(Provisional ballots will be disallowed if the voter casts a vote outside of his or her county of residence, if the signature does not match that from the voter registration form, if the voter was not registered to vote prior to the deadline for the election (October 18 for the November 2 election), if the voter is a felon who has not completed his / her parole and thereafter re-registered to vote, or if the ballot is otherwise improper.)

Most county registrars throughout the nation will count an otherwise valid vote if the voter's intent can be determined from the ballot; the Los Angeles Registrar's office appears to be no exception to that rule.

We appreciate the work done by Jack Leonard at the L.A. Times in obtaining the county-by-county vote count in this race, and in bringing the status of the A.G.'s race to a broader audience.

***

For further background and information on these races, see our prior posts, linked near the top of the column on the far right portion of this page.

Thursday, November 11, 2010

Costa Takes Lead in 20th C.D.; McNerney Lead Narrows, Cooley's Lead Over Harris Grows

Democratic incumbent Jim Costa has taken a 1,318 vote (1.8%) lead over Republican challenger Andy Vidak in the 20th Congressional District (CA) as of 5:28 p.m. November 10, the Secretary of State reports. The votes that put Costa into the lead appear to come from the most recent reporting from Fresno County. SOS reports do not update the total votes remaining from Fresno (or Kern) counties which may still impact the final vote totals in this contest.

In the 11th C.D., Democratic incumbent Jerry McNerney has seen his lead shrink somewhat, to .9% (1,685 votes) over Republican David Harmer, with updated vote counts from Alameda, Contra Costa and San Joaquin counties during the day on November 10. The American Independent candidate, David Christensen, the only third-party candidate in the race, has seen his percentage of the vote increase to 5.1%.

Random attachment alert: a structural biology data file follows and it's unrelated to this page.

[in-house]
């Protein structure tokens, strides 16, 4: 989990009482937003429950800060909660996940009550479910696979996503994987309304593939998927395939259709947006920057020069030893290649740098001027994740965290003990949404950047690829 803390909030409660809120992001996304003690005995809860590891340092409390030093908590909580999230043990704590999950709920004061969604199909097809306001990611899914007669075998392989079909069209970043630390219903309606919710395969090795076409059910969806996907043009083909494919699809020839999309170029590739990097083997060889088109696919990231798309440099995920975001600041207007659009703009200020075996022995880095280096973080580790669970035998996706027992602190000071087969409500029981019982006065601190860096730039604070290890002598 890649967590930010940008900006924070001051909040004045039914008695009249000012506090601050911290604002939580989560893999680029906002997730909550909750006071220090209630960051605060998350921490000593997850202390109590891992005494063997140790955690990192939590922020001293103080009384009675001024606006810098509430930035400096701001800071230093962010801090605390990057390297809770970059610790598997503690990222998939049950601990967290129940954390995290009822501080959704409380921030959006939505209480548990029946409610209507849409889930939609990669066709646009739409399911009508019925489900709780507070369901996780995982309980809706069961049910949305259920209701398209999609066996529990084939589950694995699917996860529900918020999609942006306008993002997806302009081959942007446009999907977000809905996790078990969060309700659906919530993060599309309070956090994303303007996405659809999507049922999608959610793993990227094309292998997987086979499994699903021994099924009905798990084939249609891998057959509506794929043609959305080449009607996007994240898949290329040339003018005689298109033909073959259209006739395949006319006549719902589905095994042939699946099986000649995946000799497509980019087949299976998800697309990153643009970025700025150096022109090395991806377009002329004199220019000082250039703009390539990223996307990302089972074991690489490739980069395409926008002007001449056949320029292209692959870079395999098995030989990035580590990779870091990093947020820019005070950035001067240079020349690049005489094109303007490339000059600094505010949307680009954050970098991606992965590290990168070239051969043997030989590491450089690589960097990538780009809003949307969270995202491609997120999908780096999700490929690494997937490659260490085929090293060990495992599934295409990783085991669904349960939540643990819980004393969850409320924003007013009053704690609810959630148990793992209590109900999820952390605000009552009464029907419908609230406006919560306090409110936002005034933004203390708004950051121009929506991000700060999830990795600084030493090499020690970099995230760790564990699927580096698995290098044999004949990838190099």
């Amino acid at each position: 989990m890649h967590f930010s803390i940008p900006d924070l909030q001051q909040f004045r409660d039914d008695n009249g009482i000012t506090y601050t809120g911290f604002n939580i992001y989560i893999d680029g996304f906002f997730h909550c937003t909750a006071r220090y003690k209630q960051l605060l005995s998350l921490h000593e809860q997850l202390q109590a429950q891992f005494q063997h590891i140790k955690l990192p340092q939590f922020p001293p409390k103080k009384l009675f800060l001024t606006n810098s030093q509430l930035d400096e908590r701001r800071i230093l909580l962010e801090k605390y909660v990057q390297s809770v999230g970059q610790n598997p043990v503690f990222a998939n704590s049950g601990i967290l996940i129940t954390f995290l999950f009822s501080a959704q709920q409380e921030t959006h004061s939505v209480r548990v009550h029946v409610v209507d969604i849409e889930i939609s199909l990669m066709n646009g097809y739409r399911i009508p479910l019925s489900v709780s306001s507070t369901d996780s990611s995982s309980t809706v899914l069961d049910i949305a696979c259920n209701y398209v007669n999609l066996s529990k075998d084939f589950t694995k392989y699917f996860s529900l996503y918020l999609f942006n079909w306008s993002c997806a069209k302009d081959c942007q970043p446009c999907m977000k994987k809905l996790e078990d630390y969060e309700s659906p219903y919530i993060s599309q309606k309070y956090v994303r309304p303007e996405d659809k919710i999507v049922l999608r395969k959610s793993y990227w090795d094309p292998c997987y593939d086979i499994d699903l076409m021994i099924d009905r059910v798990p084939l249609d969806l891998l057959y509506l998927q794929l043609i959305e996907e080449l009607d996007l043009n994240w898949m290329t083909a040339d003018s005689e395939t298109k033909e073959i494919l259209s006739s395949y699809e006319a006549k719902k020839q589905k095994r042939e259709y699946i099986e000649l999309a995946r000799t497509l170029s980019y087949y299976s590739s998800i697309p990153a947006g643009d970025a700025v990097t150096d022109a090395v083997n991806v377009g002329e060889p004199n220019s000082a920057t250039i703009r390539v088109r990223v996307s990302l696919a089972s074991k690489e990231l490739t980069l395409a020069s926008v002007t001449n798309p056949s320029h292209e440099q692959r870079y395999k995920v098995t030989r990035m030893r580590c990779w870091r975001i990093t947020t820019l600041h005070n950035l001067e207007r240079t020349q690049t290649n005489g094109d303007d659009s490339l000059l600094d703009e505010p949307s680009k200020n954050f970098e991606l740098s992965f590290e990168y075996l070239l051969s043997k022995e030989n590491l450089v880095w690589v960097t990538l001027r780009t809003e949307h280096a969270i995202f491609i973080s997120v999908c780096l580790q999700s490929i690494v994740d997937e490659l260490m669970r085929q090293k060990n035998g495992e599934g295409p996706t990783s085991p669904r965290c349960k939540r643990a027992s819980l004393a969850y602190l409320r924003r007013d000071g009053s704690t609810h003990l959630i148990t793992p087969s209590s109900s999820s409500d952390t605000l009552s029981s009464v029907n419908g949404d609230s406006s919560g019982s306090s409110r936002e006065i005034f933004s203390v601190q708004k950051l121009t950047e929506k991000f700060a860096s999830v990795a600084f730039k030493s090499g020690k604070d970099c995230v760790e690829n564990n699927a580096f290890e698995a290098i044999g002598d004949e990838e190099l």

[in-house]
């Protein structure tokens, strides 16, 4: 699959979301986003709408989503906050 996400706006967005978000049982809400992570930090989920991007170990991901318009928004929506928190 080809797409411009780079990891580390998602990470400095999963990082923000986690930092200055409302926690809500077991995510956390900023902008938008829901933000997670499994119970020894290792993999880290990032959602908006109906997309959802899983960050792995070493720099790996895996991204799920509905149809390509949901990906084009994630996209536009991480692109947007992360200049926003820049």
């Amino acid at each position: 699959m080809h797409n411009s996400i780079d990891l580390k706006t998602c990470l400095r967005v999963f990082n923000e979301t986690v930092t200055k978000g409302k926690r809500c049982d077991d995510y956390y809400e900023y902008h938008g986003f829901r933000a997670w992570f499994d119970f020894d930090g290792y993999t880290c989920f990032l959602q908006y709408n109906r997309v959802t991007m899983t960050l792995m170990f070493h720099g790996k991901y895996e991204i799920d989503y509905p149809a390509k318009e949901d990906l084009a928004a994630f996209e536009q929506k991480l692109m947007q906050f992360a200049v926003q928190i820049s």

And in the race to determine the next Attorney General of California, Republican Steve Cooley has expanded his lead over Democrat Kamala Harris to 19,357 votes, giving him a .2% lead with approximately 1,000,000 votes left to count statewide. While an exact count is impossible, a review suggests that there are perhaps 30 - 40,000 more votes remaining to be counted in pro-Harris counties than in pro-Cooley counties. (Of course, the percentage of gap between the candidates vote counts vary greatly from county to county; an exact analysis of the outstanding votes is beyond the scope of this blog.) Finally, as ballot processing continues in the county registrar offices, expect to see the number of late absentee ballots included in the counts to diminish, likely dropping off significantly next week. The provisional ballots which will show up in vote counts in greater numbers later this week and into next week will reflect votes from election day, at which point Harris' late surge should be fully reflected. Those later votes are expected to trend Democratic to a much greater extent than the votes tallied after election night to date.

Votes counts after the Friday reports are tallied should provide a better picture of the trend for provisional ballots, but expect a much clearer picture when vote tallies are provided next week. (Los Angeles County, with over 200,000 ballots left to process / report, will be reporting this Friday, then again next Tuesday and Friday.) Until then, the A.G.'s race remains much too close to call.

Tuesday, November 9, 2010

Update on Harris / Cooley, McNerney / Harmer (11th C.D. CA), Costa / Vidak (20th CD CA)

An update on the above races: